2. Speak with the client ahead of time about his concerns around mobility issues.
3. Take a conservative approach for the first few sessions. Leave the client with the feeling of “Hey, that wasn’t so bad! I can do this!”
4. Review complicated choreography or moves at the start of the class.
5. Talk about the body’s function rather than its shape or form. Avoid expressions like getting “ripped.”
6. Ask the client how she feels and what she needs. Give her the space and breath to feel and respond. She will tell you.
7. Elicit responses from a sensory perspective to help anchor the connection to the physical body. For example, coach the client to pick up on sensations and describe how the body feels—energized, flowing, alive—instead of just saying, “I feel good.” This helps bring sensory awareness into the physical body.
8. Instruct the client on proper attire. Women need a well-fitted and supportive sports bra; men need appropriate support that keeps the male organs close to the body (going “commando” is not always safe). Both men and women need wide-fitting, sturdy sneakers; proper leg attire to avoid chafing at the thighs; and clothing that is light enough to allow for the release of heat. They should also be sure to remove wet clothing as soon as class is over and should dry between skin folds to avoid rashes and infection.
- Don’t underestimate how much weight clients can lift. You may, however, want to start with lighter weights to teach technique.
- Review all strength training exercises from a larger-body perspective. This means considering issues such as how larger thighs, breasts, buttocks, back fat and fuller thighs will fit into a machine or onto other equipment, such as stability balls. Become familiar with the weight limits on the gym equipment. Essentially, you need to analyze the effects of each exercise on both the equipment and the individual client.
- Be articulate and attentive to proper technique and execution of each exercise to avoid secondary injuries that could trigger a client to revert to a failure cycle.
- Consider an incline with a Step™ bench for supine abdominal exercises. Upper-back fat can create a severe head tilt/chin lift; placing a towel under the head will bring it into a more neutral position.
- Be mindful of the beats per minute. Larger bodies move through space differently from smaller bodies.
- Create choreography that flows.
- If you sense an increase in risk, use quarter-turn alternatives or half turns (still challenging to new people), rather than full 360-degree turns.
- Advise clients whether there will or will not be verbal cuing.
- Teach alternatives to moves like grapevine, which people with larger thighs may not be able to perform.
- Accept and respect the diversity of body shapes and sizes.
- Recognize that health and well-being are multidimensional and that they include physical, social, spiritual, occupational, emotional and intellectual aspects.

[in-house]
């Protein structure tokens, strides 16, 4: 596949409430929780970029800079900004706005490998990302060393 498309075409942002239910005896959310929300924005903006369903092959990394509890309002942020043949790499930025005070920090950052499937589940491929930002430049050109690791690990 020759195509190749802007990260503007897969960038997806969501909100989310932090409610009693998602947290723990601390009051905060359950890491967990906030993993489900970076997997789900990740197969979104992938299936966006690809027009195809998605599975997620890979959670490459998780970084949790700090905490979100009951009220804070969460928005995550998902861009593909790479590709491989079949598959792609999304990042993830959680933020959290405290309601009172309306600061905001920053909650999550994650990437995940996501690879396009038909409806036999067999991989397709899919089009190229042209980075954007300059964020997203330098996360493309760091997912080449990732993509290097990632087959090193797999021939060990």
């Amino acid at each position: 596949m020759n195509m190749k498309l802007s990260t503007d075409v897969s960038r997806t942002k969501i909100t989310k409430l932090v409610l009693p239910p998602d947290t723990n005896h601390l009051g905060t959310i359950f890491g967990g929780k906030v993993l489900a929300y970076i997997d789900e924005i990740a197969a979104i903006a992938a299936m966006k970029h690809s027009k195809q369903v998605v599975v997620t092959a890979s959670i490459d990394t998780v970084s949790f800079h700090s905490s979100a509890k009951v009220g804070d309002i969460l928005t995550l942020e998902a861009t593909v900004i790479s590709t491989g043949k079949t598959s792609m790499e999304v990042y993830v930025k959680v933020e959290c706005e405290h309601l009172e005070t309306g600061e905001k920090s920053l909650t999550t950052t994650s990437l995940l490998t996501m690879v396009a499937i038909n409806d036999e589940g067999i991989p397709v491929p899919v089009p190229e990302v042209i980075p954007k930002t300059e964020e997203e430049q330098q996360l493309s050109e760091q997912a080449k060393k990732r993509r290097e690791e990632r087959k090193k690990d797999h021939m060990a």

- Promote all aspects of health and well-being for people of all sizes.
- Promote eating in a manner that balances individual nutritional needs, hunger, satiety, appetite and pleasure.
- Promote individually appropriate, enjoyable, life-enhancing physical activity, rather than exercise that is focused on a goal of weight loss.
- Suggest at least three modifications for difficult moves. For example, push-ups can be done with hands on a wall or bench, or modified on the floor, depending on a client’s fitness level. To build confidence, begin with the easier options.
- In the beginning avoid jumping and other high-impact moves, to reduce torque and secondary injuries. Shin splints from a weak anterior tibialis (from “shuffling” the feet) and low-back pain from an anterior pelvic tilt can be exacerbated during boot camp classes.
- Use caution on lateral moves. Weak adductors and balance issues can lead to falls.
- “Open” machines to their maximum before larger clients work on them, so the clients feel more empowered. Raise thigh bars as high as possible (e.g., on lat pull-down and leg extension machines) and move seats back as far as possible (e.g., on leg extension, leg press, leg curl machines) to make more room for fuller bodies.
- Provide sturdy step stools for ease and comfort in getting on and off the bikes. This may help avert shame and embarrassment for larger clients, who may not be able to mount a bike successfully.
- Instruct clients on how to use pedal extenders.
- Advise clients to stay seated at first, working at a lower intensity.
- Recognize the overall alignment of a larger body on the bike. Focus on joint integrity.
- Be aware of hyperextended knees in standing positions.
- Notice any anterior pelvic tilt in the standing position due to weak core muscles.
- Instruct clients on weight exchange, leg extension and balance when doing kicks.
- Explain the benefits of these forms of movement. Because they seem to be lower-intensity exercises, clients may have misconceptions about their worth.
- Inform clients of the body-and-mind connection and the impact it has on resiliency.
Ashmore, A. 2005. Torque and training overweight clients, IDEA Fitness Journal, 2 (1), 52–57.
Bacon, L. 2008. Health at Every Size. Dallas: BenBella Books.
Gaesser, G.A. 2002. Big Fat Lies: The Truth About Your Weight and Your Health. Carlsbad, CA: Gurze Books.
Rice, R. 2005. The size sensitive schedule, IDEA Fitness Journal, 2 (6), 94–96.
Rice, R. 2007. Program design for life. IDEA Fitness Journal, 4 (1), 49–53.
Rice, R. 2009. Pilates for the overweight client. IDEA Fitness Journal, 6 (6), 56–63.
© 2012 by IDEA Health & Fitness Inc. All rights reserved. Reproduction without permission is strictly prohibited.